Saturday, October 4, 2014


Missouri born Thomas Hart Benton (1889-1975), painter and muralist, was considered one of America's  "Regionalist" artists.  The Midwest was his forte.
He observed everything he could about ordinary American life during the 1920s and 1930s and recorded what he saw in his sketches.  He then used his sketches as the basis for his paintings and murals. Benton built small clay models, or maquettes, for each painting. Then he painted his scenes while looking at his clay models. (via)
 You can read more about him here.  

Here are a few of his paintings:
The Wreck of The Ole '97                  1943

The Yankee Driver            1920
Cradling Wheat                        1938

Sugar Cane                 1943

Self Portrait         1972 

The Ballad of the Jealous Lover of Lone Green Valley      1934

The model for the young harmonica player in the foreground above was Jackson Pollock (1912-1956).  From Pollock's wiki:

In 1930, following his older brother Charles Pollock, he moved to New York City, where they both studied under Thomas Hart Benton at the Art Students LeagueBenton's rural American subject matter had little influence on Pollock's work, but his rhythmic use of paint and his fierce independence were more lasting.[4] In the early 1930s Pollock spent a summer touring the Western United States together with Glen Rounds, a fellow art student, and Benton, their teacher.[8][9]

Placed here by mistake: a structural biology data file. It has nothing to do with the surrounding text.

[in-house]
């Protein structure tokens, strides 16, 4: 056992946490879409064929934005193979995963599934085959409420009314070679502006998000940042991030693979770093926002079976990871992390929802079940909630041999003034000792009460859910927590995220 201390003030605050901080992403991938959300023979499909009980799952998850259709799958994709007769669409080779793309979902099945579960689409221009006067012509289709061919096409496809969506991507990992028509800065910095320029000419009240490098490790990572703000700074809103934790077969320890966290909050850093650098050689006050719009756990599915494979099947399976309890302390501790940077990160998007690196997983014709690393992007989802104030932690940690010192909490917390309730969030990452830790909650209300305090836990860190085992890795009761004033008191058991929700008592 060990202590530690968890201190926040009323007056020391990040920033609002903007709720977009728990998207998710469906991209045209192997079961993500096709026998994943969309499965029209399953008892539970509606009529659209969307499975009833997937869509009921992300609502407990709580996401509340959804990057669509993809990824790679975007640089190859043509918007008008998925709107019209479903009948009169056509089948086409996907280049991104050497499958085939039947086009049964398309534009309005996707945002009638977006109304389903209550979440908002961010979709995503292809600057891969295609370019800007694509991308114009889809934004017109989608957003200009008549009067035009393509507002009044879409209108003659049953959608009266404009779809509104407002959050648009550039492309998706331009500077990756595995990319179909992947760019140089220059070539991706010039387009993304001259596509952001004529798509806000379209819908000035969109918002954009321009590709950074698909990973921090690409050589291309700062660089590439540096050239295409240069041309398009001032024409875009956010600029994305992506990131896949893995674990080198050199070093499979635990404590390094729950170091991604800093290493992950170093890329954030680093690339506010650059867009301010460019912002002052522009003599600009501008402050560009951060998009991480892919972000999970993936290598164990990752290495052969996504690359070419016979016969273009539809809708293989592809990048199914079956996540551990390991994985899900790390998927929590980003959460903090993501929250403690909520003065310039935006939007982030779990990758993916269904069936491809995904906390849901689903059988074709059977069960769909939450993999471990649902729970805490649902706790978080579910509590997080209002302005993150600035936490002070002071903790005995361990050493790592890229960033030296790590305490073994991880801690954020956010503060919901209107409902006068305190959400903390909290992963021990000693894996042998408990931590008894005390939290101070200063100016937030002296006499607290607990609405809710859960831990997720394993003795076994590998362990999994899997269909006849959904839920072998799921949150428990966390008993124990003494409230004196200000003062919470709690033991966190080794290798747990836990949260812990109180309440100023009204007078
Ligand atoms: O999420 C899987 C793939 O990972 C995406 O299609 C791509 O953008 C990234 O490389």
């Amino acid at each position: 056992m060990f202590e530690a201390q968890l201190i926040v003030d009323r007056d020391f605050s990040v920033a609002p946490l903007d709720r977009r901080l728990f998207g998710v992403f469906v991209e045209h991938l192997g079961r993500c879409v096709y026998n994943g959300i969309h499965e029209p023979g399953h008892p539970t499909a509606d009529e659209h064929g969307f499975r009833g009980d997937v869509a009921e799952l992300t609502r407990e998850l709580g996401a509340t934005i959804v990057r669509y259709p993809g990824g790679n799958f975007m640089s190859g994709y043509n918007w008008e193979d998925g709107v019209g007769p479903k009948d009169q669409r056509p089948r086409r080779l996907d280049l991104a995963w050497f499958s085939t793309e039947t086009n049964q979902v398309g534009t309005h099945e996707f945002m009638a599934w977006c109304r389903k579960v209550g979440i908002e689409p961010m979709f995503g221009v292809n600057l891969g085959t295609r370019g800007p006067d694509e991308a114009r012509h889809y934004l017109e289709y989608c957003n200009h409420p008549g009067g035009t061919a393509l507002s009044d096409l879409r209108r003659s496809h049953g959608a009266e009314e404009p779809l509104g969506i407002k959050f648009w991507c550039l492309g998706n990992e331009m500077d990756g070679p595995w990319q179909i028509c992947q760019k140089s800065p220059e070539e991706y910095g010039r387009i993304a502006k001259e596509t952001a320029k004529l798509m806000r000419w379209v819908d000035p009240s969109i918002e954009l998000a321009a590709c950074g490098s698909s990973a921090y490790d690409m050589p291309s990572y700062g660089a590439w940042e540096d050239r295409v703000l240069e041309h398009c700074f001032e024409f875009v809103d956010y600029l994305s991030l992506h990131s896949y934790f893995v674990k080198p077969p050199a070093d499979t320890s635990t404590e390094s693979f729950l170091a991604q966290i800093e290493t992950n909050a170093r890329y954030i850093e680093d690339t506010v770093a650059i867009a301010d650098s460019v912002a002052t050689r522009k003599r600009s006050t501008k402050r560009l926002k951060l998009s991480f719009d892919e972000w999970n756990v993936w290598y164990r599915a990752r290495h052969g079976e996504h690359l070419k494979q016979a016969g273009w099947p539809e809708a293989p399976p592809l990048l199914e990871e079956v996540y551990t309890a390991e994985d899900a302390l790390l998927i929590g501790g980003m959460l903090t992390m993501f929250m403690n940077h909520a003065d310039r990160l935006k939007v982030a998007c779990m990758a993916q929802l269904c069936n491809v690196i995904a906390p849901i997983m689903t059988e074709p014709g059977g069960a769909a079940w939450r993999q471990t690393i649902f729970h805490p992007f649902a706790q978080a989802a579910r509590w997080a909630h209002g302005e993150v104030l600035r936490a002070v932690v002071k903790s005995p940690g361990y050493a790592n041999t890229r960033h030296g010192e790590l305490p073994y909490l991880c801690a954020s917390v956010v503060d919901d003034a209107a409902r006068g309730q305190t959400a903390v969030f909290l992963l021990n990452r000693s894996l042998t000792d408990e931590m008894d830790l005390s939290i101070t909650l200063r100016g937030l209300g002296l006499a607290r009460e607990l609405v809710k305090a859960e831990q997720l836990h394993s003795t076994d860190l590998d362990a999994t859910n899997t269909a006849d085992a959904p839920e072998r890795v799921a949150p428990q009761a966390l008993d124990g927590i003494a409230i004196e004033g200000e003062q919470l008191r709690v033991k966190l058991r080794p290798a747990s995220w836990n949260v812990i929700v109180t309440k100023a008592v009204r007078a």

From Benton's wiki:  "Pollock often said that Benton's traditional teachings gave him something to rebel against."

Lest you think their relationship was unimportant, take a peek at this book.

More on Pollock

Here a few of Jackson Pollock's works:

Going West              c 1934-38

Naked Man with a Knife            c 1938

Frieze                c.    1953-55

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